To the Editor:
Erlotinib is a small-molecule selective tyrosine kinase inhibitor that functions by blocking the intracellular portion of the epidermal growth factor receptor (EGFR)1,2; EGFR normally is expressed in the basal layer of the epidermis, sweat glands, and hair follicles, and is overexpressed in some cancers.1,3 Normal activation of EGFR leads to signal transduction through the mitogen-activated protein kinase (MAPK) signaling pathway, which stimulates cell survival and proliferation.4,5 Erlotinib-induced inhibition of EGFR prevents tyrosine kinase phosphorylation and aims to decrease cell proliferation in these tumors.
Erlotinib is indicated as once-daily oral monotherapy for the treatment of advanced-stage non–small cell lung cancer (NSCLCA) and in combination with gemcitabine for treatment of advanced-stage pancreatic cancer.1 A number of cutaneous side effects have been reported, including acneform eruption, xerosis, paronychia, and pruritus.6 Other tyrosine kinase inhibitors, which also decrease signal transduction through the MAPK pathway, have some overlapping side effects; among these are vemurafenib, a selective BRAF inhibitor, and sorafenib, a multikinase inhibitor.7,8
A 70-year-old man with NSCLCA presented with eruptive nevi and darkening of existing nevi 3 months after starting monotherapy with erlotinib. Physical examination demonstrated the simultaneous appearance of scattered acneform papules and pustules; diffuse xerosis; and numerous dark brown to black nevi on the trunk, arms, and legs. Compared to prior clinical photographs taken in our office, darkening of existing medium brown nevi was noted, and new nevi developed in areas where no prior nevi had been visible (Figure 1).
The patient’s medical history included 3 invasive melanomas, all of which were diagnosed at least 7 years prior to the initiation of erlotinib and were treated by surgical excision alone. Prior treatment of NSCLCA consisted of a left lower lobectomy followed by docetaxel, carboplatin, pegfilgrastim, dexamethasone, and pemetrexed. A thorough review of all of the patient’s medications revealed no associations with changes in nevi.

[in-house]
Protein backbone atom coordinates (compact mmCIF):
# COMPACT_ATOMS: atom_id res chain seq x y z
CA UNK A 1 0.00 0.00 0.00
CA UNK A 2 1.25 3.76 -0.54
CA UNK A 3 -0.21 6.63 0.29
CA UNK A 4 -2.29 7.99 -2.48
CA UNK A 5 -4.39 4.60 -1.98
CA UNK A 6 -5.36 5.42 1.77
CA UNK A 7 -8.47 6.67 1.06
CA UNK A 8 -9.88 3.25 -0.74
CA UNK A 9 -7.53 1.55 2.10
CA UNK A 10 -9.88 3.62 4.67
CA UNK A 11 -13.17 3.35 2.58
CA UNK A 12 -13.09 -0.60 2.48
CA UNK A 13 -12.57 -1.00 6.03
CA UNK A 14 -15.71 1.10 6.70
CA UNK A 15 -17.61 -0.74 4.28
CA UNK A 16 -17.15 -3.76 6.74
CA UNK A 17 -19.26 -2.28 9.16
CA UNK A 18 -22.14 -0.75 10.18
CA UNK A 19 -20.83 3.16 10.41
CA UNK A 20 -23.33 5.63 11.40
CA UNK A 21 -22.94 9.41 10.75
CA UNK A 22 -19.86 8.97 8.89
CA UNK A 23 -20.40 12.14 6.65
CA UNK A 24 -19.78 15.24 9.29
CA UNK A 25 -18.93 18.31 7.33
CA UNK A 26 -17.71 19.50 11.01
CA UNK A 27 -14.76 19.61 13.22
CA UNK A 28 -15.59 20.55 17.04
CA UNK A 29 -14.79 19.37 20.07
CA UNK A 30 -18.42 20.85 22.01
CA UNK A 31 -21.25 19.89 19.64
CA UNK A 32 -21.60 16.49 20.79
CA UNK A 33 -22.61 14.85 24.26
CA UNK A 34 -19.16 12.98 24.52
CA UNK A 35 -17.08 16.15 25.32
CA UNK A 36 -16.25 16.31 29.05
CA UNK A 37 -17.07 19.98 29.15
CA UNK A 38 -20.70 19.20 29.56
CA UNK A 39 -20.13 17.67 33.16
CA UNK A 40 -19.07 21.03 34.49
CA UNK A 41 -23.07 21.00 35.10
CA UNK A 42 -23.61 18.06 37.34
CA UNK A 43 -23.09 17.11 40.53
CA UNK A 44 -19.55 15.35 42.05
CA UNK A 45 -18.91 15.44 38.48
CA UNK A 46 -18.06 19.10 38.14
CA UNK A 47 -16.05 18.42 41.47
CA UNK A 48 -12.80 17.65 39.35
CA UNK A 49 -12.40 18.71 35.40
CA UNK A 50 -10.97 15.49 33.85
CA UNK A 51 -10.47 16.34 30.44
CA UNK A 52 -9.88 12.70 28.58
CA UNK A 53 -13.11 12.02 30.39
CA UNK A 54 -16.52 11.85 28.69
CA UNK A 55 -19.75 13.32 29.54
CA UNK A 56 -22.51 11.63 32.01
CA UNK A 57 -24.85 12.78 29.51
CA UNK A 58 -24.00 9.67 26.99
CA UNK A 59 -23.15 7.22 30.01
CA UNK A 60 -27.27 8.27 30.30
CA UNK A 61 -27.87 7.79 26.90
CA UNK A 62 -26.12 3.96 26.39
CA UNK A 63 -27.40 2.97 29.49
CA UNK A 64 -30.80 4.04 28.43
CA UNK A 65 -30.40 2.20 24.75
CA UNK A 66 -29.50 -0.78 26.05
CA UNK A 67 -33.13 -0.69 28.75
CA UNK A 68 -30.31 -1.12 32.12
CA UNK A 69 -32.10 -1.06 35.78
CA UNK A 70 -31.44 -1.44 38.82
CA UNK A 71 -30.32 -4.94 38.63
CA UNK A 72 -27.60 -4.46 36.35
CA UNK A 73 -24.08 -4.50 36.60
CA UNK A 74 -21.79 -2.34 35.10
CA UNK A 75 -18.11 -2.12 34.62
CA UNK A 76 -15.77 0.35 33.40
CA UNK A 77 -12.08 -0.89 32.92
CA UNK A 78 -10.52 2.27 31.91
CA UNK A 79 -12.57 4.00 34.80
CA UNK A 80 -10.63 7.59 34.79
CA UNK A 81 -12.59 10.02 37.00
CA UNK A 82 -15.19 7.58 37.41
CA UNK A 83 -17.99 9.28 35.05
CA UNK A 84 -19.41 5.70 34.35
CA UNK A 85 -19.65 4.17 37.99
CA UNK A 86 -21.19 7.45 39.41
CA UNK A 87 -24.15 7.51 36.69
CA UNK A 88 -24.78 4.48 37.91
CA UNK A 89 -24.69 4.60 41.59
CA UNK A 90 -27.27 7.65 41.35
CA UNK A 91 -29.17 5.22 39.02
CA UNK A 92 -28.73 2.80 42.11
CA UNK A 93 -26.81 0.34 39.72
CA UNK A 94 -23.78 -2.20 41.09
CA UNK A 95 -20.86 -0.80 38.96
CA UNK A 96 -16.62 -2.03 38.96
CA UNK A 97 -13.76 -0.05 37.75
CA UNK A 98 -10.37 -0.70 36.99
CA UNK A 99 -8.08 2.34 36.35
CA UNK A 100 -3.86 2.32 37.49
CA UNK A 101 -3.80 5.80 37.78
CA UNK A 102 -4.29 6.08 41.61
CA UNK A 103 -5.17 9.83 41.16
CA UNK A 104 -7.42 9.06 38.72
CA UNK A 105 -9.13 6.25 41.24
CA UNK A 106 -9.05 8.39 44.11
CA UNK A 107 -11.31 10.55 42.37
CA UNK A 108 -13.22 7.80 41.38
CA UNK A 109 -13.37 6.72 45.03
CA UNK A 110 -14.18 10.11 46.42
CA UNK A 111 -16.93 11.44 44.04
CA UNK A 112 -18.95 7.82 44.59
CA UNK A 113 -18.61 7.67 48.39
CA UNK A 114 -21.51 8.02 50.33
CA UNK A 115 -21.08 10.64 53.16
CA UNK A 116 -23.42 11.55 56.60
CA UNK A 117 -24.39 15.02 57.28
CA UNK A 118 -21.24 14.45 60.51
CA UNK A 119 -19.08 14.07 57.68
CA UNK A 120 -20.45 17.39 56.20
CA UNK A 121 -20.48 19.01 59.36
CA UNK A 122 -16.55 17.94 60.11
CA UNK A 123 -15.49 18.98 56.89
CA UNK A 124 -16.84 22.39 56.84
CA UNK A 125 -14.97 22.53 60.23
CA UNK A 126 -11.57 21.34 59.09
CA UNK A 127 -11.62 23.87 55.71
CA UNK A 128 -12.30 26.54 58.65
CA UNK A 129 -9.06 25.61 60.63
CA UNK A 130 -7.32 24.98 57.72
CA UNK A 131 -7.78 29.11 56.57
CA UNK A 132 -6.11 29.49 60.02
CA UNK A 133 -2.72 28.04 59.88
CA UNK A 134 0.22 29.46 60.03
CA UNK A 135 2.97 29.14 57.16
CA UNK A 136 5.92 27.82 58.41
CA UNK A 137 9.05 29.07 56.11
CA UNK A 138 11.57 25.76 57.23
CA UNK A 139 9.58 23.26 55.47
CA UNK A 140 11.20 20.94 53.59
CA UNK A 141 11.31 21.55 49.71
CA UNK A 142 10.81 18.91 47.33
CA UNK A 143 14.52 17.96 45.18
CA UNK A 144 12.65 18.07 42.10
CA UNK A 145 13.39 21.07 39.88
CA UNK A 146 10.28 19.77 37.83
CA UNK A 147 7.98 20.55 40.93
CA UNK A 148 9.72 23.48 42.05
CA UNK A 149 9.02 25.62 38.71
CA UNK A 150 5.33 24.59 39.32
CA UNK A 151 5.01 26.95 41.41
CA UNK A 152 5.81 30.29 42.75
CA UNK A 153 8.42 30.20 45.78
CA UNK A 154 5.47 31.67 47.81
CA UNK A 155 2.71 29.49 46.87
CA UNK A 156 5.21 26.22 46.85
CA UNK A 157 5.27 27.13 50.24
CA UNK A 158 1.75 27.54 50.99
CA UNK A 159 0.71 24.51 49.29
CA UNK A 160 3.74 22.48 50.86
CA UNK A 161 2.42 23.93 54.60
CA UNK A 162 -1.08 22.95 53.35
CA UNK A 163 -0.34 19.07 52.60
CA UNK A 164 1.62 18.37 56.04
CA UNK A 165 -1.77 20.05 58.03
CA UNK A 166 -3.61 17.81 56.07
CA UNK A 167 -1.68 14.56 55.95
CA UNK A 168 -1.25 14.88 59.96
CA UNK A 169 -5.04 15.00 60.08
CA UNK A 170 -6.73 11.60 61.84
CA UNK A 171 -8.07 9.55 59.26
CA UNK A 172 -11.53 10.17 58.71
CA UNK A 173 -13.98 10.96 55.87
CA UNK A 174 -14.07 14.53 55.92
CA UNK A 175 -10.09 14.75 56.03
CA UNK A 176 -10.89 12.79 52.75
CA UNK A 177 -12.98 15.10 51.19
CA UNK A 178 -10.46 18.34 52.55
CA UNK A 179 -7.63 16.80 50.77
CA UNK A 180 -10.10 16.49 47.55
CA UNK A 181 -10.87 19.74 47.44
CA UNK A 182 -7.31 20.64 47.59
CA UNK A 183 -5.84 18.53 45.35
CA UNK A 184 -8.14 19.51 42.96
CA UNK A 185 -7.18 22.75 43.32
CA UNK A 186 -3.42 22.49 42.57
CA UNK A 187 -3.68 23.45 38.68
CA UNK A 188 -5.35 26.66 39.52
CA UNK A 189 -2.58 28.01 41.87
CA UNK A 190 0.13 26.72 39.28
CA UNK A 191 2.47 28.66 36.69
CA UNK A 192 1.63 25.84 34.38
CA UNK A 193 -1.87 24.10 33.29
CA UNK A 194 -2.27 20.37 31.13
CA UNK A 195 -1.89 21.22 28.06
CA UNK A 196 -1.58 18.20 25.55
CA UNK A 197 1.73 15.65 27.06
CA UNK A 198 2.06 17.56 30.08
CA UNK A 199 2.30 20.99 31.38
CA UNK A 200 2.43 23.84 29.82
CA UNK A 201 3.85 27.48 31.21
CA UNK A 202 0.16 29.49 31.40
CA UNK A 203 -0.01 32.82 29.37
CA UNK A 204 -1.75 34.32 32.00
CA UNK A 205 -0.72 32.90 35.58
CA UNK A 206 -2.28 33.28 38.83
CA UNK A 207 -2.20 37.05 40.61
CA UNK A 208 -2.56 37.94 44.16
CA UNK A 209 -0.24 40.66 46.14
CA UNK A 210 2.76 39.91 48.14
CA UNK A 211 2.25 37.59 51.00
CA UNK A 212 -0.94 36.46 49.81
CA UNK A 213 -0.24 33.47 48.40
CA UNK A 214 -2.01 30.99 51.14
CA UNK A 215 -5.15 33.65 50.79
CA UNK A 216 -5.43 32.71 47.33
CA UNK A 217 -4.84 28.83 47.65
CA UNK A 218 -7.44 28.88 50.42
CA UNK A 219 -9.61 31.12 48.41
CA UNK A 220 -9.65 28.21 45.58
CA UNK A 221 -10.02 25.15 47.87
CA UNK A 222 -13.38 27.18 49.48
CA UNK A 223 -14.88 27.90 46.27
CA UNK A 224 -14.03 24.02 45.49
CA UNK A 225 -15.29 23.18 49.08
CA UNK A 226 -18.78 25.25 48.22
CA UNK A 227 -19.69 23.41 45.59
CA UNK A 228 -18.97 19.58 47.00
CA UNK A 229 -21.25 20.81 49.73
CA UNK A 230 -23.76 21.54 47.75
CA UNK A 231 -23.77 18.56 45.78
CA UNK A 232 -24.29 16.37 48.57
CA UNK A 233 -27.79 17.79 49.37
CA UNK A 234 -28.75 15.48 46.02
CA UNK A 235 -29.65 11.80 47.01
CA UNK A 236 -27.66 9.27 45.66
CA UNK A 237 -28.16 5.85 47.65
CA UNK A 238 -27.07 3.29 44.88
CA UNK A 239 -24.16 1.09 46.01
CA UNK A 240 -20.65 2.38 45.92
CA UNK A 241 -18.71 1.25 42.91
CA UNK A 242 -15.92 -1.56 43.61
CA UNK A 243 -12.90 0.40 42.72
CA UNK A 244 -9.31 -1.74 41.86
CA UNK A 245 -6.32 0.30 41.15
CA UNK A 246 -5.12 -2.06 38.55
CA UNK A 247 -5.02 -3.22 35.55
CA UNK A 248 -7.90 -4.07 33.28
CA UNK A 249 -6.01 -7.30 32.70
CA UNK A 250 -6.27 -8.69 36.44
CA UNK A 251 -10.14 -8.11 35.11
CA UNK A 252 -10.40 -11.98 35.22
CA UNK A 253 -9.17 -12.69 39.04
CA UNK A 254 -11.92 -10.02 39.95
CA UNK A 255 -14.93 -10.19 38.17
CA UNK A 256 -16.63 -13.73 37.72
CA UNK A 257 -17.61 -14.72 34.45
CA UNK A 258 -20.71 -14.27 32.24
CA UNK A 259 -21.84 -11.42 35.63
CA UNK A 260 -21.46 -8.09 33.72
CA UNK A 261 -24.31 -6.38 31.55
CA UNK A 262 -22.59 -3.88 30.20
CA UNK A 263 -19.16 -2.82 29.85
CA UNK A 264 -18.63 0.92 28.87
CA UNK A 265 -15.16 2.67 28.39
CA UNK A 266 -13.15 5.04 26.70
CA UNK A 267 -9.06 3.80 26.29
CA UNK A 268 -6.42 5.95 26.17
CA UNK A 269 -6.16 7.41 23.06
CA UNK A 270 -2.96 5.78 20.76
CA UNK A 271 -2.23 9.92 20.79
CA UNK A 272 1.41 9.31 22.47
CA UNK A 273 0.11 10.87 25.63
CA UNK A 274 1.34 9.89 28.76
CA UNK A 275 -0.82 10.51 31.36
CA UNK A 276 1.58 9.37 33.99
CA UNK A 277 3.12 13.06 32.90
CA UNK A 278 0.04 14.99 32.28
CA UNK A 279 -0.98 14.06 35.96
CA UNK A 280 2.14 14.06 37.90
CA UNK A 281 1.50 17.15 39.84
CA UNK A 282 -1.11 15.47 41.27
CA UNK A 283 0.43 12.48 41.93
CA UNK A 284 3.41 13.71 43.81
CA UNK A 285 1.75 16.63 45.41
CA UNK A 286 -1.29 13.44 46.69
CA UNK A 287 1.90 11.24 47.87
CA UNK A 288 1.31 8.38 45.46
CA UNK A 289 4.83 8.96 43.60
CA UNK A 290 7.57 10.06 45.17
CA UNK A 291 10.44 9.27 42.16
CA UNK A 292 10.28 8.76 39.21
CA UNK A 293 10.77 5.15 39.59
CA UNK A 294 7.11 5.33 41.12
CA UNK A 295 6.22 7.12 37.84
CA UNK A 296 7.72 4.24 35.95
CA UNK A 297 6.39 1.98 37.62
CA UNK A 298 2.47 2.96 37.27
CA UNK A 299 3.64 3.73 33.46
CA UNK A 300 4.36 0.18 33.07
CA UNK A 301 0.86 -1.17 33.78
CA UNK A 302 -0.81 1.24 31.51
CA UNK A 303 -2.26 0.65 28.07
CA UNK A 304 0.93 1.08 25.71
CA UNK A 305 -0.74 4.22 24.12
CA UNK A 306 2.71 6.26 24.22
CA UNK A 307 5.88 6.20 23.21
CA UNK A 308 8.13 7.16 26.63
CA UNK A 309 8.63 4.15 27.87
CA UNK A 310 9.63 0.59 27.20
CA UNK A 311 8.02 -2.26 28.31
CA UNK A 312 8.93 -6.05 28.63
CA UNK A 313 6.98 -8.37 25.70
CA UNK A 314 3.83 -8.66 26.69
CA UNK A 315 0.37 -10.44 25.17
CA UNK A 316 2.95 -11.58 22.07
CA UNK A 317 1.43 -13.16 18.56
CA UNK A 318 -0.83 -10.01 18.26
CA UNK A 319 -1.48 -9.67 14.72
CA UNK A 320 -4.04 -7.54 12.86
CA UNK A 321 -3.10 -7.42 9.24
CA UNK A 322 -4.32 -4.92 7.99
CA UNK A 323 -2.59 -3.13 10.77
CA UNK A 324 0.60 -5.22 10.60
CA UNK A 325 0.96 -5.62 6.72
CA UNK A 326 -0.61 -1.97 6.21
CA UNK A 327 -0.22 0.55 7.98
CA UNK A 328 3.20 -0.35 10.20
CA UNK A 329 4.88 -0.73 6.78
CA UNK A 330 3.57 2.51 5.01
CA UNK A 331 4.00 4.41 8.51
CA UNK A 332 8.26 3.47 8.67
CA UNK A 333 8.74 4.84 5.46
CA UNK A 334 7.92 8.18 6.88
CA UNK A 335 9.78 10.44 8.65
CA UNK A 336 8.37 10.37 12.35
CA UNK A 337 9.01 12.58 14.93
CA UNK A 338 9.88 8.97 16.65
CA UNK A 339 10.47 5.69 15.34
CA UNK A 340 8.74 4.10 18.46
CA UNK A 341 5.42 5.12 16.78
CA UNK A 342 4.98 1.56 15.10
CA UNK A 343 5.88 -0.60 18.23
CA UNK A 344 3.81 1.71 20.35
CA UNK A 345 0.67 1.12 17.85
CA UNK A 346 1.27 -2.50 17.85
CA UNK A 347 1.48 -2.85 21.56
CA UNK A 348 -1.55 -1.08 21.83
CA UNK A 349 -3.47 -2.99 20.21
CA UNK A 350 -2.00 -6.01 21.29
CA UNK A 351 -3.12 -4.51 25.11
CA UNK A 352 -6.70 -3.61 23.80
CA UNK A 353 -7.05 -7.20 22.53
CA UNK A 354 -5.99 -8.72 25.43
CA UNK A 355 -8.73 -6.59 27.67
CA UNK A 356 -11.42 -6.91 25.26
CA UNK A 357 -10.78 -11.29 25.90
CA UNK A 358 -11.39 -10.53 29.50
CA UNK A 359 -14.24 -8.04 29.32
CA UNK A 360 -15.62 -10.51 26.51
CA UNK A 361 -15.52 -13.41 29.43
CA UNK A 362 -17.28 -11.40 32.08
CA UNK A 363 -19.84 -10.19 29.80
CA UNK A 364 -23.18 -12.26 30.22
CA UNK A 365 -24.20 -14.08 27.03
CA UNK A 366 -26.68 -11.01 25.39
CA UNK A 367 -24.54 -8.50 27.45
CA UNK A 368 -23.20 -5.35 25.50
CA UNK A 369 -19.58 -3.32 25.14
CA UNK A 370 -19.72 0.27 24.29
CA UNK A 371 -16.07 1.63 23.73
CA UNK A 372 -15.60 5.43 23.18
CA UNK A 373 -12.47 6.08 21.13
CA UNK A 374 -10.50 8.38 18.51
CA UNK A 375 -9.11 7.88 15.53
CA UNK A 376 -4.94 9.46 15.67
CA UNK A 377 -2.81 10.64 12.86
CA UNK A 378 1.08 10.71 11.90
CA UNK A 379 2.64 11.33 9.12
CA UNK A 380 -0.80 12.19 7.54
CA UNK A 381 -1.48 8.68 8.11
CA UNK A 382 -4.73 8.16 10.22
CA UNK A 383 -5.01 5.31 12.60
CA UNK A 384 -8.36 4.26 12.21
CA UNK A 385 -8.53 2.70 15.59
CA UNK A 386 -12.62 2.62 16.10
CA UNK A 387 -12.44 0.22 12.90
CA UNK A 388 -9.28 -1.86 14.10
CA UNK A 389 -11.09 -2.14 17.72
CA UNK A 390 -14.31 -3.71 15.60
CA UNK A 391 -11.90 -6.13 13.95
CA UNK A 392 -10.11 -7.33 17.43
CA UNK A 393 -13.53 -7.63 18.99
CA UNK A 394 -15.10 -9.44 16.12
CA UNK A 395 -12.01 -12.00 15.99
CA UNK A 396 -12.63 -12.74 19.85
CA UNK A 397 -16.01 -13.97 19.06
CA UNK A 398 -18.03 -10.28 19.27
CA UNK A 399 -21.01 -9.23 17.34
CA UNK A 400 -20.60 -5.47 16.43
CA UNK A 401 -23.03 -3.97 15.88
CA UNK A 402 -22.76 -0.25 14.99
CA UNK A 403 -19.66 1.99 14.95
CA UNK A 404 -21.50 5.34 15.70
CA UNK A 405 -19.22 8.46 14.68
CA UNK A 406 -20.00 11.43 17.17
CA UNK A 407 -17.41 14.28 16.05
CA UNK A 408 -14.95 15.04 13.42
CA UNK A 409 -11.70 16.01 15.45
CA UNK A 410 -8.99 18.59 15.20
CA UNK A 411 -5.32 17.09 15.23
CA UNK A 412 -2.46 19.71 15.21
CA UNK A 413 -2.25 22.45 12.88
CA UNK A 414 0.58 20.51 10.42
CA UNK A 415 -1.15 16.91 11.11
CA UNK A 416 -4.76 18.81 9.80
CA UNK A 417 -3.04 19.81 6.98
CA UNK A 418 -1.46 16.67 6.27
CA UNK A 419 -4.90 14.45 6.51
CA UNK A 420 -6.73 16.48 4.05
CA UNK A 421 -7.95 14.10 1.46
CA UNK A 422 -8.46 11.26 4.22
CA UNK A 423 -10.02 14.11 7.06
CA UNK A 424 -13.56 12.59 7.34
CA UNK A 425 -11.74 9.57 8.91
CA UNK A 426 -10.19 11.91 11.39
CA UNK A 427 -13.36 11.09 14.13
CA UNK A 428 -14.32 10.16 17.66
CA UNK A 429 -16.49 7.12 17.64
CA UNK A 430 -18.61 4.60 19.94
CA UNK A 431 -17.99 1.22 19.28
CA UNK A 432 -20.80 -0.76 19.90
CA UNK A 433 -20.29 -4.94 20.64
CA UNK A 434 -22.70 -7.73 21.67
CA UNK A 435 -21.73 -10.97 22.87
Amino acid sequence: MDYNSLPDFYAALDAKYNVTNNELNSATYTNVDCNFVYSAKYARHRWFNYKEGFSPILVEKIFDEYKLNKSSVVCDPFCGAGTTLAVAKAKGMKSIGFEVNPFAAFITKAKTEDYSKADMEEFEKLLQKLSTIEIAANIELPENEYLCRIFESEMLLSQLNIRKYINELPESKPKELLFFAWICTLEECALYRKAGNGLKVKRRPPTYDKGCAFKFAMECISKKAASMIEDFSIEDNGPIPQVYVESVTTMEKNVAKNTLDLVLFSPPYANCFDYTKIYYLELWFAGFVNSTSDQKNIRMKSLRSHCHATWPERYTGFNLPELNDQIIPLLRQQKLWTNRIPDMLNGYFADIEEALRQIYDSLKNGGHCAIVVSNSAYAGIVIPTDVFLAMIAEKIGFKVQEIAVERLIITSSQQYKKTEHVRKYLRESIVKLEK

A review of the patient’s treatment timeline revealed that all other chemotherapeutic medications had been discontinued a minimum of 5 weeks before starting erlotinib. A complete cutaneous examination performed in our office after completion of these chemotherapeutic agents and prior to initiation of erlotinib was unremarkable for abnormally dark or eruptive nevi.
Since starting erlotinib treatment, the patient underwent 10 biopsies of clinically suspicious dark nevi performed by a dermatologist in our office. Two of these were diagnosed as melanoma in situ and one as an atypical nevus. A temporal association of the darkening and eruptive nevi with erlotinib treatment was established; however, because erlotinib was essential to his NSCLCA treatment, he continued erlotinib with frequent complete cutaneous examinations.
A number of cutaneous side effects have been described during treatment with erlotinib, the most common being acneform eruption.6 The incidence and severity of acneform eruptions have been positively correlated to survival in patients with NSCLCA.3,5,6 Other common side effects include xerosis, paronychia, and pruritus.1,5,6 Less common side effects include periungual pyogenic granulomas and hair growth abnormalities.1